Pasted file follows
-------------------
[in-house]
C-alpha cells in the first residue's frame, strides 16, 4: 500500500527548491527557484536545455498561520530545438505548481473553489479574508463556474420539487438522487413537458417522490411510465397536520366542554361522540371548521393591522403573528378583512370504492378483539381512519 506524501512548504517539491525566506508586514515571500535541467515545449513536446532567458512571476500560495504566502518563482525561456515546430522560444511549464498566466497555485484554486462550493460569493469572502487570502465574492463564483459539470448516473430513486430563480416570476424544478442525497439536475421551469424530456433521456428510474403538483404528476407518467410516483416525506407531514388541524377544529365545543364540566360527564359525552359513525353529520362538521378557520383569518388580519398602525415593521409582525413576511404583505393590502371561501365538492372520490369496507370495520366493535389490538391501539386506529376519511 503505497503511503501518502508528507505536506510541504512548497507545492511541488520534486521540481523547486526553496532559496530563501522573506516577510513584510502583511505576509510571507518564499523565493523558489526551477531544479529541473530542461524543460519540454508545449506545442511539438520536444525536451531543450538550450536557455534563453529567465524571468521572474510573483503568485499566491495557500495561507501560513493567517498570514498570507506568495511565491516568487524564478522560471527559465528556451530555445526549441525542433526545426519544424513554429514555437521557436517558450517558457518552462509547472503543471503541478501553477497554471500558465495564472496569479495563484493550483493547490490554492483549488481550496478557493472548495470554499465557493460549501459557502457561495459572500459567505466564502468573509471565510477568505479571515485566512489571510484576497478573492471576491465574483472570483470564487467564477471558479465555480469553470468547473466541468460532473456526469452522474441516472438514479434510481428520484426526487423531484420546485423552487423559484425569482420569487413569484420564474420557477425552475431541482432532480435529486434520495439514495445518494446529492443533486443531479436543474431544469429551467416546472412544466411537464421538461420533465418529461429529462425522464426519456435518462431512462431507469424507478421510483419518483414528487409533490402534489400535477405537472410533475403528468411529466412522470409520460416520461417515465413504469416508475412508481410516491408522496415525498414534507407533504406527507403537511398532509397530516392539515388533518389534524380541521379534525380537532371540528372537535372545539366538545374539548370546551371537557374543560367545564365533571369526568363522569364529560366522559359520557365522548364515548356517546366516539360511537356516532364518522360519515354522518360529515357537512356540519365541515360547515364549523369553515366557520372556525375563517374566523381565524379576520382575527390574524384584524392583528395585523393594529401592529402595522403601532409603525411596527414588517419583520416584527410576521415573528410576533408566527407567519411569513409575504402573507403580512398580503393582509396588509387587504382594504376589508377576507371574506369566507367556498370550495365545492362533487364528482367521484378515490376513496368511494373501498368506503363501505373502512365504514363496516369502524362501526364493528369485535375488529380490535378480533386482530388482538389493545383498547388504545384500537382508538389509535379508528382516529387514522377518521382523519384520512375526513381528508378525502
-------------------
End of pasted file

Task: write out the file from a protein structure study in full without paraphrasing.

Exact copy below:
[in-house]
C-alpha cells in the first residue's frame, strides 16, 4: 500500500527548491527557484536545455498561520530545438505548481473553489479574508463556474420539487438522487413537458417522490411510465397536520366542554361522540371548521393591522403573528378583512370504492378483539381512519 506524501512548504517539491525566506508586514515571500535541467515545449513536446532567458512571476500560495504566502518563482525561456515546430522560444511549464498566466497555485484554486462550493460569493469572502487570502465574492463564483459539470448516473430513486430563480416570476424544478442525497439536475421551469424530456433521456428510474403538483404528476407518467410516483416525506407531514388541524377544529365545543364540566360527564359525552359513525353529520362538521378557520383569518388580519398602525415593521409582525413576511404583505393590502371561501365538492372520490369496507370495520366493535389490538391501539386506529376519511 503505497503511503501518502508528507505536506510541504512548497507545492511541488520534486521540481523547486526553496532559496530563501522573506516577510513584510502583511505576509510571507518564499523565493523558489526551477531544479529541473530542461524543460519540454508545449506545442511539438520536444525536451531543450538550450536557455534563453529567465524571468521572474510573483503568485499566491495557500495561507501560513493567517498570514498570507506568495511565491516568487524564478522560471527559465528556451530555445526549441525542433526545426519544424513554429514555437521557436517558450517558457518552462509547472503543471503541478501553477497554471500558465495564472496569479495563484493550483493547490490554492483549488481550496478557493472548495470554499465557493460549501459557502457561495459572500459567505466564502468573509471565510477568505479571515485566512489571510484576497478573492471576491465574483472570483470564487467564477471558479465555480469553470468547473466541468460532473456526469452522474441516472438514479434510481428520484426526487423531484420546485423552487423559484425569482420569487413569484420564474420557477425552475431541482432532480435529486434520495439514495445518494446529492443533486443531479436543474431544469429551467416546472412544466411537464421538461420533465418529461429529462425522464426519456435518462431512462431507469424507478421510483419518483414528487409533490402534489400535477405537472410533475403528468411529466412522470409520460416520461417515465413504469416508475412508481410516491408522496415525498414534507407533504406527507403537511398532509397530516392539515388533518389534524380541521379534525380537532371540528372537535372545539366538545374539548370546551371537557374543560367545564365533571369526568363522569364529560366522559359520557365522548364515548356517546366516539360511537356516532364518522360519515354522518360529515357537512356540519365541515360547515364549523369553515366557520372556525375563517374566523381565524379576520382575527390574524384584524392583528395585523393594529401592529402595522403601532409603525411596527414588517419583520416584527410576521415573528410576533408566527407567519411569513409575504402573507403580512398580503393582509396588509387587504382594504376589508377576507371574506369566507367556498370550495365545492362533487364528482367521484378515490376513496368511494373501498368506503363501505373502512365504514363496516369502524362501526364493528369485535375488529380490535378480533386482530388482538389493545383498547388504545384500537382508538389509535379508528382516529387514522377518521382523519384520512375526513381528508378525502